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Ocean View Resident: ‘It is a sad sight to see’ on work loss under lockdown

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Ocean View was established in 1968 as a township for coloured people who had been forcibly removed from so-called ‘white areas’ by the apartheid government under the Group Areas Act. Ocean View is home to a tight-knit community that has been rocked by sporadic incidents of gang violence. But with the introduction of the COVID-19 lockdown, residents claimed that crime has decreased.

Resident Paul Franke explained that a sense of unity has been restored among residents.

“Since the onset of the lockdown a definite harmony can be seen among neighbors, we all have one goal, one vision and that is to make sure that each and every person is fed on a daily basis,” stated Franke.

A member of the Ocean View Community Action Network (CAN), Ramona Lamb said the group in connection with the Nurul Islam mosque have fed over 5000 people since the commencement of the national lockdown.

“We have mapped out the entire Ocean View, where we are trying to sustain 45 soup kitchens, daily. We found that soup kitchens are better that distributing food parcels as there is no guarantee that every household will receive a parcel, where as with a soup kitchen we can ensure that every person is fed,” said Lamb.

“We hope we can reach out to more families because there really are people that are in need of assistance,” stated Lamb.

A member of the Emergency Voluntary Services (EVS) who deliver food to the sick and elderly, Tounique Andrews explained that everything that is done, is done with the permission of God and out of love for her brethren.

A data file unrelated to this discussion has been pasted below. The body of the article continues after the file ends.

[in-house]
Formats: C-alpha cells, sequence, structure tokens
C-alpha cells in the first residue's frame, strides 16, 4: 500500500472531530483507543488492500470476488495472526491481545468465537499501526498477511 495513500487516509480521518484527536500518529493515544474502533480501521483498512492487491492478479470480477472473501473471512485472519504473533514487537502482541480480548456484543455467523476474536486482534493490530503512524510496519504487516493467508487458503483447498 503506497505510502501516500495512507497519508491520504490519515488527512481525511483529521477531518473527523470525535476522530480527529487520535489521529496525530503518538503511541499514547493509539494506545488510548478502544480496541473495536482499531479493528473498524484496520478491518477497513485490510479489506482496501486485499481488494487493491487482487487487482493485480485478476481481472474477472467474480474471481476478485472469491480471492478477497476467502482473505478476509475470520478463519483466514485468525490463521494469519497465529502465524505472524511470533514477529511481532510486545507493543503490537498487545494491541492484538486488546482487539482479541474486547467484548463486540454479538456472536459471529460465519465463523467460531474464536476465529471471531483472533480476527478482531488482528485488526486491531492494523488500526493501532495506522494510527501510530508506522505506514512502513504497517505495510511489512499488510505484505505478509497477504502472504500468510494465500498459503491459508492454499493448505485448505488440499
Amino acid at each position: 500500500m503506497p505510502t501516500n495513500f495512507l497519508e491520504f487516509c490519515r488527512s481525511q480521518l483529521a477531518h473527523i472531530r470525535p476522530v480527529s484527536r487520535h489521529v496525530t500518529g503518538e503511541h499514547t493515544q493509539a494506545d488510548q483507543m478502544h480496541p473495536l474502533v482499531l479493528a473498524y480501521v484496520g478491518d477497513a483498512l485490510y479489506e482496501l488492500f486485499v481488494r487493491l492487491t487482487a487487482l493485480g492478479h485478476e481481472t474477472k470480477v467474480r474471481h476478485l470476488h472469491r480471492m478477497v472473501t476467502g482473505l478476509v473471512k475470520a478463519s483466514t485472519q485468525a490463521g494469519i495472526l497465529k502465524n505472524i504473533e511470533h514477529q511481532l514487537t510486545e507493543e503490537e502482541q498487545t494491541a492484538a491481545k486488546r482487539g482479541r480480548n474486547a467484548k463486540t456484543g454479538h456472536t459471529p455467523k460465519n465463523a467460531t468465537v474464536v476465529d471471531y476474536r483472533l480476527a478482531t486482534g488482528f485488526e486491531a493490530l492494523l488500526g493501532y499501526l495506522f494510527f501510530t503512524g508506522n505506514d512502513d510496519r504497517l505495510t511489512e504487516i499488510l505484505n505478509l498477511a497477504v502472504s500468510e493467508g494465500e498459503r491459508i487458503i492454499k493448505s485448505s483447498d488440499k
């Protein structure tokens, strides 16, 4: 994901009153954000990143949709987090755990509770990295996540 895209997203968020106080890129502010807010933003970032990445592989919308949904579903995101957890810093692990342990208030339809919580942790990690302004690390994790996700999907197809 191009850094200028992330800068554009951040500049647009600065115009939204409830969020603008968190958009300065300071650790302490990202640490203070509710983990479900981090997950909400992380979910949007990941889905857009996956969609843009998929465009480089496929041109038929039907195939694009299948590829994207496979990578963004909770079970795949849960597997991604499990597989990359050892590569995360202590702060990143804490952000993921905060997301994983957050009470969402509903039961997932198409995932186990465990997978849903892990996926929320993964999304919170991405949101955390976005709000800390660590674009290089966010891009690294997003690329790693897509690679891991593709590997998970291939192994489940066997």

“For us it’s important to see the community flourish. We want to change the dynamic people have of Ocean View. As the youth we need to remind outsiders that we do have goals, dreams and ambitions of our own. Not all of us are gangsters, thugs and murderers,” said Andrews.

“It’s important for me to make sure that people aren’t struggling because I can see that urgency. I experience it first hand and it is as real as ever,” stated Andrews.

However, Franke questioned how long that harmony would last.

“We might see a shift in energy if the lockdown continues because people are growing despondent, they are running out of money, they don’t have access to cigarettes and they are in each other’s faces 24/7. If the government doesn’t offer us the necessary support, they can expect the worst,” said Franke.

A fisherman from the town, Rodger Addonis said the lockdown has made providing for his family a living nightmare.

“The lockdown is affecting our business negatively but we are fortunate to still be able to work and accumulate an income for our families. We are men, we cannot sit at home at wait for better days. It is our duty to go out and provide,” said Addonis.

A community member and unemployed business owner, Rashid Davids claimed that the entrepreneurs have fallen through the cracks of the system.

“There are builders, waiters, all sorts of people that have made an effort to secure a job and now they are out of work but do not qualify for a social grant because they don’t meet the requirements. We see wealthy men standing in the queue for food for their families and they have had their pride striped from them. It is a sad sight to see,” detailed Davids.

VOC


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